Google's announcement of small but successful trials of self-driving cars induces glee in any right-thinking tech nerd. As far as tech dreams go, self-driving cars are up there with helicopter-based ecotopias and jetpacks. The whole idea has been tickling our fancy since long before we could even conceive of the tech that could make it work.
I am bringing you a little bit of historical context here not to denigrate Google's achievement of 1,000 miles of autonomous driving, but merely for fun.
Here's the Pittsburgh Press from December of 1938. This self-driving car mention is pegged to the introduction of the, umm, self-heating hot dog.
And the Ottawa Citizen from August 13, 1985. What's great about this one is the way it transitions seamlessly from anti-lock brakes to the vision of a self-driving car. Here's the most relevant snippet:
The drunk argument has particular historical resonance because drunk driving became a terrible problem at the outset of the automobile's introduction. Though people had gone out boozing and then had to take their carts home sloshed, before the car, the "sober horse" had helped corral the problem, as Horseless Age once noted:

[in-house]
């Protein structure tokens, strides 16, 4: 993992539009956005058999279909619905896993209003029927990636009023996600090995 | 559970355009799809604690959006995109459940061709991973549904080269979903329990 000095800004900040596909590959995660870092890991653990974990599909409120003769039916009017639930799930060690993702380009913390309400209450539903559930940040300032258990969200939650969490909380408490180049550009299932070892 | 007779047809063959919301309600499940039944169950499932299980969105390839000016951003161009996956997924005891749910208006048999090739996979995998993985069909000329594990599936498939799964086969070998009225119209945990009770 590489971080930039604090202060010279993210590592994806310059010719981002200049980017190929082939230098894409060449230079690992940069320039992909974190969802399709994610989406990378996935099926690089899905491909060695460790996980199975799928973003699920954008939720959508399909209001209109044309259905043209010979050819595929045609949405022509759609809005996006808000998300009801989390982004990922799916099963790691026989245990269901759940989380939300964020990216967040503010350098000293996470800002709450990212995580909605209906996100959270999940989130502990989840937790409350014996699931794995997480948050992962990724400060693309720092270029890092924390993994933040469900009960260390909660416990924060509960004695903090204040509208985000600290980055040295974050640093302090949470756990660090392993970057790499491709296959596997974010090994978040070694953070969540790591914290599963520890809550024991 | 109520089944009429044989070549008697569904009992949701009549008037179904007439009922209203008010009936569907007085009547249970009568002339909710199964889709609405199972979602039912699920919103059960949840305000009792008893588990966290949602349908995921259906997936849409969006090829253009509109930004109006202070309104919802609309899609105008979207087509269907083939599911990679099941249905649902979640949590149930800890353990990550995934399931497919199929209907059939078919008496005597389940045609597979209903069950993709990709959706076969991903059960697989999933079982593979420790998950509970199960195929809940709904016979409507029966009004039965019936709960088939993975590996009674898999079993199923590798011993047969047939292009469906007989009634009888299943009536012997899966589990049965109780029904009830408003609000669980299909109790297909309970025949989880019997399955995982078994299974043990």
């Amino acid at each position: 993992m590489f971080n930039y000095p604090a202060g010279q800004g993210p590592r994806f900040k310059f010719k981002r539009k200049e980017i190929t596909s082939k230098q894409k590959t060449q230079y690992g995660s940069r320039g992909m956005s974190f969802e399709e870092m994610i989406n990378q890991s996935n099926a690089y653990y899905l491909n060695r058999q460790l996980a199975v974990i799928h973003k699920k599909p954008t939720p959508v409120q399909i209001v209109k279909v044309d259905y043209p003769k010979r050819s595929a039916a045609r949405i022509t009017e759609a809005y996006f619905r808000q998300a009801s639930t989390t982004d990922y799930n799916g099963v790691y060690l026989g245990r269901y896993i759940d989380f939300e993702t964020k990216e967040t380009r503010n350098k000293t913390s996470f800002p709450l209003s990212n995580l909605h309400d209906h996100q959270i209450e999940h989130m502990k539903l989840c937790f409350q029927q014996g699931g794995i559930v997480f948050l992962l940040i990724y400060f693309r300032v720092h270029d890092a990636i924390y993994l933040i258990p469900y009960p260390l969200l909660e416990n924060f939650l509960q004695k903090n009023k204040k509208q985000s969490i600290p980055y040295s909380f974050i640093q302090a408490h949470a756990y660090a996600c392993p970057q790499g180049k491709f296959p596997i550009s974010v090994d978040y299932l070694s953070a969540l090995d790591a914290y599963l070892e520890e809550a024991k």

What has saved the situation until the appearance of the automobile was the drunken man drove a sober horse. In automobilism, when the man is drunk or careless, the machine is so, too, because it has no will or habits of its own. Its speed and ponderosity both get blind staggers. Should not this be something deserving of special recognition in the methods adopted for traffic regulation? Is a 'plain drunk' who is subject to arrest for disorderly conduct when his weight is 200 pounds and his speed 5 miles per hour-- is he still a 'plain drunk' or a serious menace to society when his weight becomes 2,000 pounds and his possible momentum 100,000 foot-pounds....I've long argued that the best solution to drunk driving is to encourage the construction of denser, transit-connected cities that don't require you to drive to the places where you want to go out, but I guess self-driving cars could work, too.